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By Charl Bosch

Motoring Journalist

Aggressive new Range Rover Sport revealed

The third generation of Range Rover's smash-hit will be coming to South Africa towards the end of the year.

Having remained unfazed by the number of pre-production spy shots leaked over the last few years, Jaguar-Land Rover (JLR), overnight, revealed the all-new third-generation Range Rover Sport that will be coming to South Africa later this year.

A model of particular importance to the Indian-owned British marque, the Sport follows not only the same stylistic approach as the full-size Range Rover, but jumps ship to the MLA-Flex platform that supports electrification from the outset.

Said to bring “a new level of structural rigidity and refinement” to the Sport, the platform is 35% stiffer than before and for the Sport, revised in such a way that the newcomer debuts as the stiffest Range Rover ever made.

Also billed as the most dynamic ever made, the Sport comes equipped with Land Rover’s new Integrated Chassis Control system, Dynamic Response Air Suspension with adaptive dampers, Active Roll Control driven by a 48-volt electrical system and an Electronic Active Differential with Torque Vectoring.

New Range Rover Sport revealed
Side profile all too familiar.

The under-the-skin tweaks don’t stop there as the platform sees the inclusion of Land Rover’s All-Wheel-Steering system, Driveline Dynamic that disconnects the front axle and prop shaft when not required, the upgraded Terrain Response 2 four-wheel-drive system and Adaptive Dynamics that adjusts the roll and pitch of the body based on steering inputs 500 times every second.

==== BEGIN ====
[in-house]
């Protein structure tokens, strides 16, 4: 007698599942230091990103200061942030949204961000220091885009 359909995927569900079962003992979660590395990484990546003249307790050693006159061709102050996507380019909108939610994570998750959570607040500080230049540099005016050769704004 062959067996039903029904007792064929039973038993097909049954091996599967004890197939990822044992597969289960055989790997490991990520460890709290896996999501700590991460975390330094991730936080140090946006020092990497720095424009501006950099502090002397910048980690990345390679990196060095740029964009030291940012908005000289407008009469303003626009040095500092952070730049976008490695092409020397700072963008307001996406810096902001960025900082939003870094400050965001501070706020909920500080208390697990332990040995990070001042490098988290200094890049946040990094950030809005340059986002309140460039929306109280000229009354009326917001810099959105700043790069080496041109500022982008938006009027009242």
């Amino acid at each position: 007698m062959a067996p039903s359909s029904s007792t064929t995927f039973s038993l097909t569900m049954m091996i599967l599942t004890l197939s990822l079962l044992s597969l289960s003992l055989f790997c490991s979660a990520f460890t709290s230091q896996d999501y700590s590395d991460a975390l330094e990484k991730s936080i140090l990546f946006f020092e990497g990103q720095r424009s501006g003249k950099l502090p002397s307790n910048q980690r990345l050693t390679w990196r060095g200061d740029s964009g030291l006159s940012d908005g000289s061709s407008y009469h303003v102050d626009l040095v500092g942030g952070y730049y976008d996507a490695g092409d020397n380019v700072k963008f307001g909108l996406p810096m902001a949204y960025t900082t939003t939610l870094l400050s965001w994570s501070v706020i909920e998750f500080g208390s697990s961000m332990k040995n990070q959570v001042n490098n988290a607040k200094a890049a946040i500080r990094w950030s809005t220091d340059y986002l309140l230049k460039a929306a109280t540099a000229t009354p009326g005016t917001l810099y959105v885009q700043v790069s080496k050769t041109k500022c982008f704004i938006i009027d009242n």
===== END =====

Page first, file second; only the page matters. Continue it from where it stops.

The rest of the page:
A new option is the Stormer Handling pack named after the 2004 concept that went on to become the original Sport months later.

Included is the mentioned air suspension with the first adjustable air springs, Active Roll Control, the All-Wheel-Steering system, Electronic Active Differential with Torque Vectoring and active twin-valve dampers.

Compared to the standard five-seat Range Rover, the Sport, despite the platform, is shorter and lower dimensionally with its overall length stretching 4 946 mm instead of  5 052 mm, and its height measuring 1 820 mm versus 1 870 mm.

ALSO READ: Land Rover bookmarks 10 May for new Range Rover Sport reveal

Sporting a wheelbase of 2 997 mm and width of 2 209 mm, both identical, the Sport has a claimed wading depth of 900 mm and ground clearance of 281 mm, which falls to 274 mm in the case of the new plug-in hybrid model.

Approach, departure and break over angles are rated at 33 degrees (29.7 degrees for the plug-in hybrid), 30 degrees and 26.9 degrees (24.5 degrees) respectively. As with the full-size Range Rover, no details regarding the Sport’s apparent weight loss were revealed.

As mentioned, the Sport once again takes after its senior sibling in the styling department, though with bespoke elements such as the slimmer LED headlights and grille, a sportier front bumper with air intakes on the flanks and a deeper lower air dam, and up to 23-inch alloy wheels.

In addition to shorter front and rear overhangs than the outgoing Sport, Land Rover has completely redesigned the rear facia so that it differs from the Range Rover.